South Africans’ trust in police drops to new low, Afrobarometer survey finds

Public services

South Africans’ trust in the country’s police is at historically low levels, new Afrobarometer survey findings show.

Popular trust in the South African Police Service (SAPS) has declined by about half over the past decade. Most citizens think most police officials are corrupt, and a small number of citizens report having to pay bribes to obtain police assistance or avoid problems with the police.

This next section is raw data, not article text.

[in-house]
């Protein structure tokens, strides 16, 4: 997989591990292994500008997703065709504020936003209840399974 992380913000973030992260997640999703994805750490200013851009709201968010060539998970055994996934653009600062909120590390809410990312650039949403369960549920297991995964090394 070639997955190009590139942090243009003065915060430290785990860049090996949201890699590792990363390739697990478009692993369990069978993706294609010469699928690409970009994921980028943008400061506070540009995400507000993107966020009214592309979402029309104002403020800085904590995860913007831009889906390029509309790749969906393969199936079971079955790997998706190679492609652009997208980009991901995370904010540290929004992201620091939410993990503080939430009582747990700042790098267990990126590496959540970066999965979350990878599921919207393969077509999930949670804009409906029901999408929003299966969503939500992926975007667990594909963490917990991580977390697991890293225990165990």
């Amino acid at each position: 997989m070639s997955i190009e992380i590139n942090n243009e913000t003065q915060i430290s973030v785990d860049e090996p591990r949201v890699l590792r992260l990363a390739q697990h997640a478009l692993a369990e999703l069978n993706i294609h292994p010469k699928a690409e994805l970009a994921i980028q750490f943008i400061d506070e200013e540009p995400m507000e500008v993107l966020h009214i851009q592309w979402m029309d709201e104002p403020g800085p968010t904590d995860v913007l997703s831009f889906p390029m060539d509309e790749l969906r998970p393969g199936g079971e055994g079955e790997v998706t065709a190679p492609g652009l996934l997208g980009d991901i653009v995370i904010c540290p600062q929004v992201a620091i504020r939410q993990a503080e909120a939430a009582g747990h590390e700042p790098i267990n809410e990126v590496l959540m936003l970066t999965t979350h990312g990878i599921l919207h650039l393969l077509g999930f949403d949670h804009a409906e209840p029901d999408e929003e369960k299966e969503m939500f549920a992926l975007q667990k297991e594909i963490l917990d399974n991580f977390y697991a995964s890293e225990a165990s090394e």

The SAPS has been plagued by scandals over the past decade. Four of the country’s seven post-apartheid National Police Commissioners have been dismissed from office and convicted on charges of fraud, corruption, and dishonest conduct.

Yesterday, President Cyril Ramaphosa announced that National Police Commissioner Khehla Sitole had been served with a notice of intention to suspend him, stoking speculation that the country’s top police official may be dismissed in the coming weeks. Sitole, who was appointed in 2017 by former President Jacob Zuma, has been accused of misconduct in connection with his alleged role in frustrating internal police investigations.